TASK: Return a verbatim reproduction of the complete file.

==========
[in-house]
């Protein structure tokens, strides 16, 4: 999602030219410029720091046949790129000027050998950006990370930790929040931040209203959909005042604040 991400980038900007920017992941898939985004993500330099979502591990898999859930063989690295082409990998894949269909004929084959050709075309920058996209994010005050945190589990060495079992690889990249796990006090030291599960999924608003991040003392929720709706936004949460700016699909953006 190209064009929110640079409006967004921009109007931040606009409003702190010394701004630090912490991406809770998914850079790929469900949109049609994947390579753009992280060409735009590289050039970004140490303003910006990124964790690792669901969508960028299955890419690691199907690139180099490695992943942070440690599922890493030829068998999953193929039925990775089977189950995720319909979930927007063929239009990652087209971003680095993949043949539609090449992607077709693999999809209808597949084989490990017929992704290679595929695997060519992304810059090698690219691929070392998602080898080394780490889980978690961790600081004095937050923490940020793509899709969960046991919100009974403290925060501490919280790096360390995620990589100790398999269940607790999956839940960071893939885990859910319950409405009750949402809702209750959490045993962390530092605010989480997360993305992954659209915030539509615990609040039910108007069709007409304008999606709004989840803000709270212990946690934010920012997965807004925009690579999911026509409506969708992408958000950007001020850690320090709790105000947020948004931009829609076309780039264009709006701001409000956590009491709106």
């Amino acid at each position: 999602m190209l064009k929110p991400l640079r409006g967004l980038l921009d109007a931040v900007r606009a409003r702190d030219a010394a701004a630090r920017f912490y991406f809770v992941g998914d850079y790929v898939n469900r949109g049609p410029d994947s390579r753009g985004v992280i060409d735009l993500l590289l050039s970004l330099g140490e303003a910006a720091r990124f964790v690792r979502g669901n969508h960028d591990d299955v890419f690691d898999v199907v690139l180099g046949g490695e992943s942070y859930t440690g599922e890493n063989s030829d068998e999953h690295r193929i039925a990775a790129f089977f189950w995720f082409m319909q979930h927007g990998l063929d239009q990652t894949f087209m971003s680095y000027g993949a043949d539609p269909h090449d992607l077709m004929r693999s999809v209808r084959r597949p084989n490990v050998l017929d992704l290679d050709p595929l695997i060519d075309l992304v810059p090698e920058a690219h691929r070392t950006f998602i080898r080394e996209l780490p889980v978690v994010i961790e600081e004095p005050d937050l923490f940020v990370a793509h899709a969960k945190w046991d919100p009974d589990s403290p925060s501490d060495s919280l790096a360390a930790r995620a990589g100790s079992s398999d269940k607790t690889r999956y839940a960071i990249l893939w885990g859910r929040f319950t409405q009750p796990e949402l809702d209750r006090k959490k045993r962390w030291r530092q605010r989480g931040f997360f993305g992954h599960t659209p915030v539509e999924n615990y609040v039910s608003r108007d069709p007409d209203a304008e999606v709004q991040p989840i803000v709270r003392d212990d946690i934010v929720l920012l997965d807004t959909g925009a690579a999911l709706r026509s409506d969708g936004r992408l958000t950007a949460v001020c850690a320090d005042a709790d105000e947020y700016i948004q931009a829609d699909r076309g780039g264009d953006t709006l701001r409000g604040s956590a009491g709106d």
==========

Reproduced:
[in-house]
């Protein structure tokens, strides 16, 4: 999602030219410029720091046949790129000027050998950006990370930790929040931040209203959909005042604040 991400980038900007920017992941898939985004993500330099979502591990898999859930063989690295082409990998894949269909004929084959050709075309920058996209994010005050945190589990060495079992690889990249796990006090030291599960999924608003991040003392929720709706936004949460700016699909953006 190209064009929110640079409006967004921009109007931040606009409003702190010394701004630090912490991406809770998914850079790929469900949109049609994947390579753009992280060409735009590289050039970004140490303003910006990124964790690792669901969508960028299955890419690691199907690139180099490695992943942070440690599922890493030829068998999953193929039925990775089977189950995720319909979930927007063929239009990652087209971003680095993949043949539609090449992607077709693999999809209808597949084989490990017929992704290679595929695997060519992304810059090698690219691929070392998602080898080394780490889980978690961790600081004095937050923490940020793509899709969960046991919100009974403290925060501490919280790096360390995620990589100790398999269940607790999956839940960071893939885990859910319950409405009750949402809702209750959490045993962390530092605010989480997360993305992954659209915030539509615990609040039910108007069709007409304008999606709004989840803000709270212990946690934010920012997965807004925009690579999911026509409506969708992408958000950007001020850690320090709790105000947020948004931009829609076309780039264009709006701001409000956590009491709106």
């Amino acid at each position: 999602m190209l064009k929110p991400l640079r409006g967004l980038l921009d109007a931040v900007r606009a409003r702190d030219a010394a701004a630090r920017f912490y991406f809770v992941g998914d850079y790929v898939n469900r949109g049609p410029d994947s390579r753009g985004v992280i060409d735009l993500l590289l050039s970004l330099g140490e303003a910006a720091r990124f964790v690792r979502g669901n969508h960028d591990d299955v890419f690691d898999v199907v690139l180099g046949g490695e992943s942070y859930t440690g599922e890493n063989s030829d068998e999953h690295r193929i039925a990775a790129f089977f189950w995720f082409m319909q979930h927007g990998l063929d239009q990652t894949f087209m971003s680095y000027g993949a043949d539609p269909h090449d992607l077709m004929r693999s999809v209808r084959r597949p084989n490990v050998l017929d992704l290679d050709p595929l695997i060519d075309l992304v810059p090698e920058a690219h691929r070392t950006f998602i080898r080394e996209l780490p889980v978690v994010i961790e600081e004095p005050d937050l923490f940020v990370a793509h899709a969960k945190w046991d919100p009974d589990s403290p925060s501490d060495s919280l790096a360390a930790r995620a990589g100790s079992s398999d269940k607790t690889r999956y839940a960071i990249l893939w885990g859910r929040f319950t409405q009750p796990e949402l809702d209750r006090k959490k045993r962390w030291r530092q605010r989480g931040f997360f993305g992954h599960t659209p915030v539509e999924n615990y609040v039910s608003r108007d069709p007409d209203a304008e999606v709004q991040p989840i803000v709270r003392d212990d946690i934010v929720l920012l997965d807004t959909g925009a690579a999911l709706r026509s409506d969708g936004r992408l958000t950007a949460v001020c850690a320090d005042a709790d105000e947020y700016i948004q931009a829609d699909r076309g780039g264009d953006t709006l701001r409000g604040s956590a009491g709106d």